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EditorialClimate change, world and Pakistan

Climate change, world and Pakistan

The United Nations Climate Change Conference is being held in Egypt’s Sharm El Sheikh this year. Prime Minister Shehbaz Sharif, Foreign Minister Bilawal Bhutto Zardari, and Climate Change Minister Sherry Rehman have left the country to attend the conference. This year, Pakistan is the conference chair and is headed there to get the world to commit to helping countries like Pakistan deal with the growing loss and damage caused by global warming. While richer countries debate how to slow rising temperatures while continuing to produce the majority of greenhouse gas emissions, poorer states are already feeling the effects of a hotter climate and more extreme weather, from worsening floods and droughts to deadly heat and rising sea levels.

Speaking alongside UN Secretary General Antonio Guterres at the COP27 climate conference, Prime Minister Shehbaz Sharif claimed that Pakistan’s rising public debt was impeding the country’s economic recovery. The country witnessed large-scale destruction in the monsoon season this year, and a loss of at least $30 billion was calculated. People were displaced, and much of the infrastructure was destroyed. In some urban centres, the blame was put on the administration for not taking adequate measures before the monsoon season, however, it is quite clear that the fault lies not in how the government tackled the floods but in countries that have actively participated in aiding climate change. Pakistan contributes to less than 1% of global emissions, yet it has to face so much destruction due to the actions of others. The country is also mired in economic instability, which can be partly attributed to climate change, and so it is Pakistan’s right to be given compensation by richer countries that heavily contribute to climate change.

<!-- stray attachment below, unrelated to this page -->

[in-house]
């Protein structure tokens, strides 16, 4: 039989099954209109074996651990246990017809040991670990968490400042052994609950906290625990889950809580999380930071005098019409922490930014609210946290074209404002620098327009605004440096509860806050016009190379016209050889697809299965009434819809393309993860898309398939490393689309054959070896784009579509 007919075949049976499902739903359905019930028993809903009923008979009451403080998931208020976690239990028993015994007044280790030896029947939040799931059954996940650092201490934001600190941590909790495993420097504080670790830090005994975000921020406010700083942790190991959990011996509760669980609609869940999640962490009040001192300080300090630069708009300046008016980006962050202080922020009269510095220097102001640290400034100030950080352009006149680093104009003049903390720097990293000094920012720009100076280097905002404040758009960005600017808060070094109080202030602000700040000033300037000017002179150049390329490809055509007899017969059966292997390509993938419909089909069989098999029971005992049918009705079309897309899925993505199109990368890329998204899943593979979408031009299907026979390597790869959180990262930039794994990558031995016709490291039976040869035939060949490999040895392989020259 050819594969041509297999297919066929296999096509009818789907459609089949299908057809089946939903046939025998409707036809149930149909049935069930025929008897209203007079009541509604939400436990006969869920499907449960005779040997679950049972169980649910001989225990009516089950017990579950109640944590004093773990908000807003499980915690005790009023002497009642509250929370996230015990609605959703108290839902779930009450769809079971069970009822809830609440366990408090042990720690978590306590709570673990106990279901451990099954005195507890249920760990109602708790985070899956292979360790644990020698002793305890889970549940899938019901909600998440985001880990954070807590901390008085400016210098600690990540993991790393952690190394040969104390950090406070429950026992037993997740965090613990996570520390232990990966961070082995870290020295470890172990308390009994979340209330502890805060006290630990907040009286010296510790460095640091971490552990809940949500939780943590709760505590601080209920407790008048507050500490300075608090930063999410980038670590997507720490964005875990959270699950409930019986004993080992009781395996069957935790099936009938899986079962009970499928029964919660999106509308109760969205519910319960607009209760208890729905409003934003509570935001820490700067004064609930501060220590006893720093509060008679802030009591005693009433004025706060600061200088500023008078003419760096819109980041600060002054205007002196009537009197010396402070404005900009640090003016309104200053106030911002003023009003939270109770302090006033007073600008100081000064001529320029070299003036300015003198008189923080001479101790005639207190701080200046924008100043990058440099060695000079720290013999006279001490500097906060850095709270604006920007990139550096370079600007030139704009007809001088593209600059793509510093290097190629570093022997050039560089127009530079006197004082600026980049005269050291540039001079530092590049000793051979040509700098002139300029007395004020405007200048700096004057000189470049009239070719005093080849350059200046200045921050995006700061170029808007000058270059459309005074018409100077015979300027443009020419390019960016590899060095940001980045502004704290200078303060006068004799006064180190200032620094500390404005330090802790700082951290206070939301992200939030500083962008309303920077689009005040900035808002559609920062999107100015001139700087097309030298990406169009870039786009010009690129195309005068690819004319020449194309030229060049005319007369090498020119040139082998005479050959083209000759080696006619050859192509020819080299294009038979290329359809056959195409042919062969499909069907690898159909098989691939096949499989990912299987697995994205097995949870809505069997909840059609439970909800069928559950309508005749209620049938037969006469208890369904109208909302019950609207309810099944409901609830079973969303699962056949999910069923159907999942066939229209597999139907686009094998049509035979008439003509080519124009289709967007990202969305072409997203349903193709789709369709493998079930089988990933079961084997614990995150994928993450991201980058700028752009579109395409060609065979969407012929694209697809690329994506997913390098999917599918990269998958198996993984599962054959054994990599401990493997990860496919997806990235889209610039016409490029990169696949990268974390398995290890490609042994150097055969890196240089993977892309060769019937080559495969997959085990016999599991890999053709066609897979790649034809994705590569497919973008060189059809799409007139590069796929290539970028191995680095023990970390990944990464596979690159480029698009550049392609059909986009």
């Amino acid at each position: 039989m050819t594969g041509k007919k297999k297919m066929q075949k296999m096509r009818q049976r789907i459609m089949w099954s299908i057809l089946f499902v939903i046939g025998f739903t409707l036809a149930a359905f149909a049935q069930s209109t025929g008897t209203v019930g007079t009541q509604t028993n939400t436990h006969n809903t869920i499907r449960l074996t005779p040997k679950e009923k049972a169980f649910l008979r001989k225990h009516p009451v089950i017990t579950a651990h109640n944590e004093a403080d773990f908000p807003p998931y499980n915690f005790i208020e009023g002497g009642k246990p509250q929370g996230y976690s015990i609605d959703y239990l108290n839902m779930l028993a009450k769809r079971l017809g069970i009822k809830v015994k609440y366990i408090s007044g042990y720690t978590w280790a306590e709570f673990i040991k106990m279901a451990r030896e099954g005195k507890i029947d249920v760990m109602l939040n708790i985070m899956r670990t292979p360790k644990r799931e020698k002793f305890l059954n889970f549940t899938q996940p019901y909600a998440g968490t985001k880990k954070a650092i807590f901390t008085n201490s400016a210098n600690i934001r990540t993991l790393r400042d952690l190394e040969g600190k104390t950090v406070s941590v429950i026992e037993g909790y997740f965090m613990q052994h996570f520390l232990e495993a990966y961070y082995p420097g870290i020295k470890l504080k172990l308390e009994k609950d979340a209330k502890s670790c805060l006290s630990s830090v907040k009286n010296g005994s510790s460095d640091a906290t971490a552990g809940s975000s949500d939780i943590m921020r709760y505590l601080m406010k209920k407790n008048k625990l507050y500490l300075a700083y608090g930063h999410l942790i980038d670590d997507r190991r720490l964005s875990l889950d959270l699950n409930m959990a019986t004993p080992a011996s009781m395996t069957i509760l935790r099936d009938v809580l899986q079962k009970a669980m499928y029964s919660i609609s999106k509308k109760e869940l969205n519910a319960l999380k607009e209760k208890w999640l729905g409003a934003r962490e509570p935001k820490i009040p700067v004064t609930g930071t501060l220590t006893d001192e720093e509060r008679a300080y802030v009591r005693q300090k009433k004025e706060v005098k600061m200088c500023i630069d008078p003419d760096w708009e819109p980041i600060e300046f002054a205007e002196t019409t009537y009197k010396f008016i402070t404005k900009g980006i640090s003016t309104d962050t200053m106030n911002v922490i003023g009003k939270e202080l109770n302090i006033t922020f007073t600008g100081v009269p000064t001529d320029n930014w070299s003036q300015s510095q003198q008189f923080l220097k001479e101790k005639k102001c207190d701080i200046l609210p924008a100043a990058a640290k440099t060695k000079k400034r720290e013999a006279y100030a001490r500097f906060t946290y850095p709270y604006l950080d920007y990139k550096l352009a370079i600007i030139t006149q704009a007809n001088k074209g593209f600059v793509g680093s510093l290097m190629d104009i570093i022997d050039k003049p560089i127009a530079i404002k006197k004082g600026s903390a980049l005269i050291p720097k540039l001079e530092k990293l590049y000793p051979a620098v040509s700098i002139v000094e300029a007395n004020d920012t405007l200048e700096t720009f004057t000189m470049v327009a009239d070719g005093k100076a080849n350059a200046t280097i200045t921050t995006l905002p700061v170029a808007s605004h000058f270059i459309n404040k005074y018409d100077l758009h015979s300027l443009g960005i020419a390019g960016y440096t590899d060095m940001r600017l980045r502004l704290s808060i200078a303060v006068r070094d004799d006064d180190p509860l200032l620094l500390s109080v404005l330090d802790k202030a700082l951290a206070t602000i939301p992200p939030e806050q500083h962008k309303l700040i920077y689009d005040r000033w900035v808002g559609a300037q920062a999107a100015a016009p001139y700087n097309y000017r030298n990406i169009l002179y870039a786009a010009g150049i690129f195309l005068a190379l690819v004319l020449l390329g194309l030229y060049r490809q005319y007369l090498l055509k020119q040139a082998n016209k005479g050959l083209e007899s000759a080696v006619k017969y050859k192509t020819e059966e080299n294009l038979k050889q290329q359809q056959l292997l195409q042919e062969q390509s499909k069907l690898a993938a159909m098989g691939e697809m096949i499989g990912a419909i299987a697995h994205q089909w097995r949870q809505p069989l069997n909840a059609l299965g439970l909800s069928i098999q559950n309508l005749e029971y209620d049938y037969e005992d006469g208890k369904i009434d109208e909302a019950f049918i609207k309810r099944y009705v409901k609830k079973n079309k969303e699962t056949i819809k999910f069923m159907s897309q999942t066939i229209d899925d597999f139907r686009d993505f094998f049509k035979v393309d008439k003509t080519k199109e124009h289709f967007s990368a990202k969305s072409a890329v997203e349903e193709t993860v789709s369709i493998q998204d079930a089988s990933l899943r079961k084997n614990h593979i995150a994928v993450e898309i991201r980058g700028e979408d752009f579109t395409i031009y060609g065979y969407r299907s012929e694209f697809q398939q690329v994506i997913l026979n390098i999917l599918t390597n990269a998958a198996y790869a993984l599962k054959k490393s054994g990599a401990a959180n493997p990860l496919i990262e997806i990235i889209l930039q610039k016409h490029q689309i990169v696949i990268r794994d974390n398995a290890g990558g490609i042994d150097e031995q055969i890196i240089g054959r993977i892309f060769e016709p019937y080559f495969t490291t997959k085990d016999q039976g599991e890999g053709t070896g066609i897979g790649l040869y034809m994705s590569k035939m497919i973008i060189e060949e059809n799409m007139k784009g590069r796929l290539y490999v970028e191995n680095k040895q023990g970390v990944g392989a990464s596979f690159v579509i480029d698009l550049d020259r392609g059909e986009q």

Pakistan and other climate-vulnerable nations are urging the UN to mobilize “loss and damage” funds for disaster-hit nations at this year’s climate talks in Egypt. Some argue that wealthy nations have a responsibility to cover these costs because historical emissions are largely to blame for current global warming. Prime Minister Shehbaz Sharif said that the country mobilized every available resource towards the national relief effort, but it was not enough due to a large amount of damage. The broken roads and bridges will need renovation and reconstruction, and this is the least concerning issue as millions of people have lost their homes and their rehabilitation comes first and foremost. The lack of funds, however, is making everything extremely difficult for the country. Moreover, the stagnant water is now destroying the agricultural landscape, which is the backbone of the country.

In order to help middle-income nations like Pakistan focus on reconstruction rather than repayment, Guterres urged international financial institutions like the World Bank and leaders at the upcoming G20 summit in Indonesia to reform policies that govern debt relief and concessional loan decisions. He said that there should be a way in which the debts that these countries owe are swapped with the payments they should receive for the climate crisis.

Pakistan is truly in need of assistance in mitigating the effects of climate change. The people have to suffer greatly due to the actions of large corporations around the world, and with already high rates of inflation and unemployment, more suffering is intolerable. Countries responsible for this destruction must aid Pakistan and other poor, affected nations.

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